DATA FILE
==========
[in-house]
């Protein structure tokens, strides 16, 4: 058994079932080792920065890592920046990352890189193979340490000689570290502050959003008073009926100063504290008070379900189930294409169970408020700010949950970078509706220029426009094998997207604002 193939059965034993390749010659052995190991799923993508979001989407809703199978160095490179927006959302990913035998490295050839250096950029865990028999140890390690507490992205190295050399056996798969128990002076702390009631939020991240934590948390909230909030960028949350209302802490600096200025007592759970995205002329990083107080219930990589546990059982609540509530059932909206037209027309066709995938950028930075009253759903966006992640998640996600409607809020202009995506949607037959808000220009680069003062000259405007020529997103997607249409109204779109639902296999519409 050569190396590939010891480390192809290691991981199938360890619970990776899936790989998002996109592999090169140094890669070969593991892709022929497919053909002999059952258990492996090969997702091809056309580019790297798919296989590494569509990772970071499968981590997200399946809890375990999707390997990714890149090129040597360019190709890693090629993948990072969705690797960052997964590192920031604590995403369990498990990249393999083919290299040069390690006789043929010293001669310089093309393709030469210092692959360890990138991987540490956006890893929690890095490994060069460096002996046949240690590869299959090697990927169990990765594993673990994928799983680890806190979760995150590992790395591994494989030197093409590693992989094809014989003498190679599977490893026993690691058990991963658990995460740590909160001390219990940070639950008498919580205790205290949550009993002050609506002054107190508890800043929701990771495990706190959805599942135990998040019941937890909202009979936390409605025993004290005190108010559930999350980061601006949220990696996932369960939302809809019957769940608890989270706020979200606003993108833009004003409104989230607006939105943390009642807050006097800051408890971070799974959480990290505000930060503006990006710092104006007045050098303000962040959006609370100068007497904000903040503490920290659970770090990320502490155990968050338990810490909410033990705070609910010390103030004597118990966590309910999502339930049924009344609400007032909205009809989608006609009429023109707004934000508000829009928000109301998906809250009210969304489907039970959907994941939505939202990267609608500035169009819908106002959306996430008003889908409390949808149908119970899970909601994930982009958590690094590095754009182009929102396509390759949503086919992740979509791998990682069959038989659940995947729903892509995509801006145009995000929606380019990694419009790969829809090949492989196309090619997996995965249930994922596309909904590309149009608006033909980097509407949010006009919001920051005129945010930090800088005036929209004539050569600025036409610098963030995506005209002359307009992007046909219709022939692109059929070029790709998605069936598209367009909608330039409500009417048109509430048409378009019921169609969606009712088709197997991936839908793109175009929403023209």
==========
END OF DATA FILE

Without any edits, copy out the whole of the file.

[in-house]
């Protein structure tokens, strides 16, 4: 058994079932080792920065890592920046990352890189193979340490000689570290502050959003008073009926100063504290008070379900189930294409169970408020700010949950970078509706220029426009094998997207604002 193939059965034993390749010659052995190991799923993508979001989407809703199978160095490179927006959302990913035998490295050839250096950029865990028999140890390690507490992205190295050399056996798969128990002076702390009631939020991240934590948390909230909030960028949350209302802490600096200025007592759970995205002329990083107080219930990589546990059982609540509530059932909206037209027309066709995938950028930075009253759903966006992640998640996600409607809020202009995506949607037959808000220009680069003062000259405007020529997103997607249409109204779109639902296999519409 050569190396590939010891480390192809290691991981199938360890619970990776899936790989998002996109592999090169140094890669070969593991892709022929497919053909002999059952258990492996090969997702091809056309580019790297798919296989590494569509990772970071499968981590997200399946809890375990999707390997990714890149090129040597360019190709890693090629993948990072969705690797960052997964590192920031604590995403369990498990990249393999083919290299040069390690006789043929010293001669310089093309393709030469210092692959360890990138991987540490956006890893929690890095490994060069460096002996046949240690590869299959090697990927169990990765594993673990994928799983680890806190979760995150590992790395591994494989030197093409590693992989094809014989003498190679599977490893026993690691058990991963658990995460740590909160001390219990940070639950008498919580205790205290949550009993002050609506002054107190508890800043929701990771495990706190959805599942135990998040019941937890909202009979936390409605025993004290005190108010559930999350980061601006949220990696996932369960939302809809019957769940608890989270706020979200606003993108833009004003409104989230607006939105943390009642807050006097800051408890971070799974959480990290505000930060503006990006710092104006007045050098303000962040959006609370100068007497904000903040503490920290659970770090990320502490155990968050338990810490909410033990705070609910010390103030004597118990966590309910999502339930049924009344609400007032909205009809989608006609009429023109707004934000508000829009928000109301998906809250009210969304489907039970959907994941939505939202990267609608500035169009819908106002959306996430008003889908409390949808149908119970899970909601994930982009958590690094590095754009182009929102396509390759949503086919992740979509791998990682069959038989659940995947729903892509995509801006145009995000929606380019990694419009790969829809090949492989196309090619997996995965249930994922596309909904590309149009608006033909980097509407949010006009919001920051005129945010930090800088005036929209004539050569600025036409610098963030995506005209002359307009992007046909219709022939692109059929070029790709998605069936598209367009909608330039409500009417048109509430048409378009019921169609969606009712088709197997991936839908793109175009929403023209």